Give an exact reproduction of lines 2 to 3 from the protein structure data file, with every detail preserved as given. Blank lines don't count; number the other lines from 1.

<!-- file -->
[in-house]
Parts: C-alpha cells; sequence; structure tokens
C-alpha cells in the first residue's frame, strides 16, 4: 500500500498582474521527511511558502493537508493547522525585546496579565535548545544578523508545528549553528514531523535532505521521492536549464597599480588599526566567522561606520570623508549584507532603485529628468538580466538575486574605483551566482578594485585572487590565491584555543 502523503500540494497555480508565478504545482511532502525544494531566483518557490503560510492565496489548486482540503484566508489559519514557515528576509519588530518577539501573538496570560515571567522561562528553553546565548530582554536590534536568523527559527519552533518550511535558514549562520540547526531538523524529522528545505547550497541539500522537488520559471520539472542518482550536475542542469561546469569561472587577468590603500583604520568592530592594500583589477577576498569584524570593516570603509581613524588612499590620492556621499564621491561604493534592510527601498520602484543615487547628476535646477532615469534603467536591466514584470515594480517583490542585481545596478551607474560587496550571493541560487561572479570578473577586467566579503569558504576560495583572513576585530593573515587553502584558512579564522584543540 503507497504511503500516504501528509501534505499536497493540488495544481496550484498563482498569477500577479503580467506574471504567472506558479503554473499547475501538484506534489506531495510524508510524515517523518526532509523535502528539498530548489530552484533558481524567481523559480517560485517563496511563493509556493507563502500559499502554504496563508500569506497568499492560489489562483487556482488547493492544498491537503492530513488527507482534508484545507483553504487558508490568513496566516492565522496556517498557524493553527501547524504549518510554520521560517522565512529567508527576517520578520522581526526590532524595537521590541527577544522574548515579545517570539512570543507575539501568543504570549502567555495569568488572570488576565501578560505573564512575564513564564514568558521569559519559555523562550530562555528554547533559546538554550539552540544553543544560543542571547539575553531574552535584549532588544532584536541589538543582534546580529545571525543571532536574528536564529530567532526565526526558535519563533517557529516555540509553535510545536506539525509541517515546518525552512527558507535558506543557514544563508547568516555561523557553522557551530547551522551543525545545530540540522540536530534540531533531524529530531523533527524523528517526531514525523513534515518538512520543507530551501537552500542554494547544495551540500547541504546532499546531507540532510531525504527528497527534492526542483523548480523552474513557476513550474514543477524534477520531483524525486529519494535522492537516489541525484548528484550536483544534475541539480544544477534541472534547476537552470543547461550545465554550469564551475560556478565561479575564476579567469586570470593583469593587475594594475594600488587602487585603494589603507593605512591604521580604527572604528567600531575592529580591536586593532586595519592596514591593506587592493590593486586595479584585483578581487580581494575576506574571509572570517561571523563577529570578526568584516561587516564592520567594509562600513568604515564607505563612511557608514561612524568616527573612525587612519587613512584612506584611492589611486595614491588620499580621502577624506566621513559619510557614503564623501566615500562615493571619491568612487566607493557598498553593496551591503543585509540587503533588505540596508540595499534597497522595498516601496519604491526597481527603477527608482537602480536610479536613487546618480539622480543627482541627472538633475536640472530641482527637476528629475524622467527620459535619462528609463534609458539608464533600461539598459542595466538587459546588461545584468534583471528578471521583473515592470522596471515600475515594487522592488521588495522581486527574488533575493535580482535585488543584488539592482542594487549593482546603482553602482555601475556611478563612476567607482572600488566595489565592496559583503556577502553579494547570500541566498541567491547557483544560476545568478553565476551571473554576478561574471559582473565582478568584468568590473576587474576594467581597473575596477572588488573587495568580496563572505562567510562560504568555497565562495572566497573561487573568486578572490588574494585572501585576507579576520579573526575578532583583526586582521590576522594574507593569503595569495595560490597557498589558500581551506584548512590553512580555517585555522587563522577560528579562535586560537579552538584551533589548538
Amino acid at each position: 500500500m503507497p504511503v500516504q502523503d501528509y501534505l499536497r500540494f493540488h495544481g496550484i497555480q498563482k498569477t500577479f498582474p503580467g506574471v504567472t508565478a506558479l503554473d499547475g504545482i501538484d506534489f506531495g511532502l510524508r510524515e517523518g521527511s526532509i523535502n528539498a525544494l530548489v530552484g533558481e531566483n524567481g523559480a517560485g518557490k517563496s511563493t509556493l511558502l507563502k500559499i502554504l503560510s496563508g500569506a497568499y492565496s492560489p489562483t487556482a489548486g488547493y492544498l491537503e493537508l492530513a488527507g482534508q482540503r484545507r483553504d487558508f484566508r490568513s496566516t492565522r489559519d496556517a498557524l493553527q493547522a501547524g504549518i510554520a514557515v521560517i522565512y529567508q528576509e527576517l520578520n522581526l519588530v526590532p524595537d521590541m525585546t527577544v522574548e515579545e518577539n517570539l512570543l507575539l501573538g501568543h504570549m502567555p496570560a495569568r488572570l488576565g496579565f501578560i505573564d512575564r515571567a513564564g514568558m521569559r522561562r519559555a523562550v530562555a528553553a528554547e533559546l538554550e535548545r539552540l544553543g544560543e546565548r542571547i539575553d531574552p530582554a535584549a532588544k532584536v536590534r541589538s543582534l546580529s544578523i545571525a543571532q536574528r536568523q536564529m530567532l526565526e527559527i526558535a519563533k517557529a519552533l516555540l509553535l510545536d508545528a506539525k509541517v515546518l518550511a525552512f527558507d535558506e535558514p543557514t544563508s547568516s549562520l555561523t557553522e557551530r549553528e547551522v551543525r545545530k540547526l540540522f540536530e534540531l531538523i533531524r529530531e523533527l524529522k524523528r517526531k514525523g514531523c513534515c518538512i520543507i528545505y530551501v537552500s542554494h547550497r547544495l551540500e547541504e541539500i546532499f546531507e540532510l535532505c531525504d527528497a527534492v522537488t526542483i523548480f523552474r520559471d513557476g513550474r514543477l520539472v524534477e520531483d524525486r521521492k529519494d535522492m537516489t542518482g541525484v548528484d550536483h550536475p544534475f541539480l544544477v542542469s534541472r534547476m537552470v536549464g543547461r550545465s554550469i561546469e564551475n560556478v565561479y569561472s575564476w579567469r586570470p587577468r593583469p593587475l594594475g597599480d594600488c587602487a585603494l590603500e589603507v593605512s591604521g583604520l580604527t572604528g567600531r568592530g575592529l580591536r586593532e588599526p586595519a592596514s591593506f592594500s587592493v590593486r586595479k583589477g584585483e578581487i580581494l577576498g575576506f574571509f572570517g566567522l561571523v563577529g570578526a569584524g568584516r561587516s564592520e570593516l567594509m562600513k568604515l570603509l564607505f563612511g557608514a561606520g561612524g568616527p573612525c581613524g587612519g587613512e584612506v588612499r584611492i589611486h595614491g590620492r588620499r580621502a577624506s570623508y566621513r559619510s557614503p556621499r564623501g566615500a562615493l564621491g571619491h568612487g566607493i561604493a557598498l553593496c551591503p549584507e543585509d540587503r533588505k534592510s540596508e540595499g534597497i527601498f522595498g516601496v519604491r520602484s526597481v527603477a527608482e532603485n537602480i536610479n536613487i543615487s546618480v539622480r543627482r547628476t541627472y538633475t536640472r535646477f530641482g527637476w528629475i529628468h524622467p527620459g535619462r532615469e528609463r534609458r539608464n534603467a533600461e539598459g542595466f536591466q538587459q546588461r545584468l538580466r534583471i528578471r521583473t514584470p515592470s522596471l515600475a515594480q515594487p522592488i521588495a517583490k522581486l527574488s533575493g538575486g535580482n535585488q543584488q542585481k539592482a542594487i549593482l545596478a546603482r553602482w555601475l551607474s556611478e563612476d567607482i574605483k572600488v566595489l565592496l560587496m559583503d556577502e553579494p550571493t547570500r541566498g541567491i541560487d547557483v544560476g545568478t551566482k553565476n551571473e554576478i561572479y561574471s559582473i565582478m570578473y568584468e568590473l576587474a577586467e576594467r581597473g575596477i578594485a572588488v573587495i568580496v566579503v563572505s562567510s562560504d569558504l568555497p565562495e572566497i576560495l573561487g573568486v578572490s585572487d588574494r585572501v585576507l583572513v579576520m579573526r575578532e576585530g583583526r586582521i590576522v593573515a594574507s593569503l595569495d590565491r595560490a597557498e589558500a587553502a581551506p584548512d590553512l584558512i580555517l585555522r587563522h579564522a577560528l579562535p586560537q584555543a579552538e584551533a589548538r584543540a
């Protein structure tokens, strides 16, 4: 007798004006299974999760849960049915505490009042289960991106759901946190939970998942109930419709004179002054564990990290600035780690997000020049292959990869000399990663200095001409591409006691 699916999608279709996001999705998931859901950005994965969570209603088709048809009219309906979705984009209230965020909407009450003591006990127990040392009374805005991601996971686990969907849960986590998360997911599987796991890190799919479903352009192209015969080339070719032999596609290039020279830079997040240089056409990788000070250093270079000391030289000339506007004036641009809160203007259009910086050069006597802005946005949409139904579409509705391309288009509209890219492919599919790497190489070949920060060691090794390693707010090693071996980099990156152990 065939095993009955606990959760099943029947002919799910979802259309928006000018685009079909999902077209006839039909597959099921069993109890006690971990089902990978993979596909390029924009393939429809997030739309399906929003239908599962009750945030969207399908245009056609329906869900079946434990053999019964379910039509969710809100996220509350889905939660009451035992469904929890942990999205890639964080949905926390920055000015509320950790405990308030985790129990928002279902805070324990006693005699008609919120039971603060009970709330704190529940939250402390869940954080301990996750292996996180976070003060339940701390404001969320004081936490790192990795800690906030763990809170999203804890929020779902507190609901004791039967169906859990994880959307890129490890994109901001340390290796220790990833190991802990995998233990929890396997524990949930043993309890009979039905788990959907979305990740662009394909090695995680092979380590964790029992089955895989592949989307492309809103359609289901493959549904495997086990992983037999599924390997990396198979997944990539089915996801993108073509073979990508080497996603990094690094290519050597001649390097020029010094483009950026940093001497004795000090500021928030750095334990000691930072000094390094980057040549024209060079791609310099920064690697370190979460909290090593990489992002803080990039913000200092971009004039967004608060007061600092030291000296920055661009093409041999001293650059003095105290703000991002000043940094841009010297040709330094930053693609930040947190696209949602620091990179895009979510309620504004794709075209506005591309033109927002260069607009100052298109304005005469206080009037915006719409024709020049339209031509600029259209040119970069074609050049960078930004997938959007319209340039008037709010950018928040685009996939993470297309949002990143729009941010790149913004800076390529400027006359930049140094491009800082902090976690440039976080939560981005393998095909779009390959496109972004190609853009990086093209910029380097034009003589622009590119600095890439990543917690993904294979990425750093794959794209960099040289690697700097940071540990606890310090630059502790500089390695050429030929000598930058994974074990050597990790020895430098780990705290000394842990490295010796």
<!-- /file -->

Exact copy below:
Parts: C-alpha cells; sequence; structure tokens
C-alpha cells in the first residue's frame, strides 16, 4: 500500500498582474521527511511558502493537508493547522525585546496579565535548545544578523508545528549553528514531523535532505521521492536549464597599480588599526566567522561606520570623508549584507532603485529628468538580466538575486574605483551566482578594485585572487590565491584555543 502523503500540494497555480508565478504545482511532502525544494531566483518557490503560510492565496489548486482540503484566508489559519514557515528576509519588530518577539501573538496570560515571567522561562528553553546565548530582554536590534536568523527559527519552533518550511535558514549562520540547526531538523524529522528545505547550497541539500522537488520559471520539472542518482550536475542542469561546469569561472587577468590603500583604520568592530592594500583589477577576498569584524570593516570603509581613524588612499590620492556621499564621491561604493534592510527601498520602484543615487547628476535646477532615469534603467536591466514584470515594480517583490542585481545596478551607474560587496550571493541560487561572479570578473577586467566579503569558504576560495583572513576585530593573515587553502584558512579564522584543540 503507497504511503500516504501528509501534505499536497493540488495544481496550484498563482498569477500577479503580467506574471504567472506558479503554473499547475501538484506534489506531495510524508510524515517523518526532509523535502528539498530548489530552484533558481524567481523559480517560485517563496511563493509556493507563502500559499502554504496563508500569506497568499492560489489562483487556482488547493492544498491537503492530513488527507482534508484545507483553504487558508490568513496566516492565522496556517498557524493553527501547524504549518510554520521560517522565512529567508527576517520578520522581526526590532524595537521590541527577544522574548515579545517570539512570543507575539501568543504570549502567555495569568488572570488576565501578560505573564512575564513564564514568558521569559519559555523562550530562555528554547533559546538554550539552540544553543544560543542571547539575553531574552535584549532588544532584536541589538543582534546580529545571525543571532536574528536564529530567532526565526526558535519563533517557529516555540509553535510545536506539525509541517515546518525552512527558507535558506543557514544563508547568516555561523557553522557551530547551522551543525545545530540540522540536530534540531533531524529530531523533527524523528517526531514525523513534515518538512520543507530551501537552500542554494547544495551540500547541504546532499546531507540532510531525504527528497527534492526542483523548480523552474513557476513550474514543477524534477520531483524525486529519494535522492537516489541525484548528484550536483544534475541539480544544477534541472534547476537552470543547461550545465554550469564551475560556478565561479575564476579567469586570470593583469593587475594594475594600488587602487585603494589603507593605512591604521580604527572604528567600531575592529580591536586593532586595519592596514591593506587592493590593486586595479584585483578581487580581494575576506574571509572570517561571523563577529570578526568584516561587516564592520567594509562600513568604515564607505563612511557608514561612524568616527573612525587612519587613512584612506584611492589611486595614491588620499580621502577624506566621513559619510557614503564623501566615500562615493571619491568612487566607493557598498553593496551591503543585509540587503533588505540596508540595499534597497522595498516601496519604491526597481527603477527608482537602480536610479536613487546618480539622480543627482541627472538633475536640472530641482527637476528629475524622467527620459535619462528609463534609458539608464533600461539598459542595466538587459546588461545584468534583471528578471521583473515592470522596471515600475515594487522592488521588495522581486527574488533575493535580482535585488543584488539592482542594487549593482546603482553602482555601475556611478563612476567607482572600488566595489565592496559583503556577502553579494547570500541566498541567491547557483544560476545568478553565476551571473554576478561574471559582473565582478568584468568590473576587474576594467581597473575596477572588488573587495568580496563572505562567510562560504568555497565562495572566497573561487573568486578572490588574494585572501585576507579576520579573526575578532583583526586582521590576522594574507593569503595569495595560490597557498589558500581551506584548512590553512580555517585555522587563522577560528579562535586560537579552538584551533589548538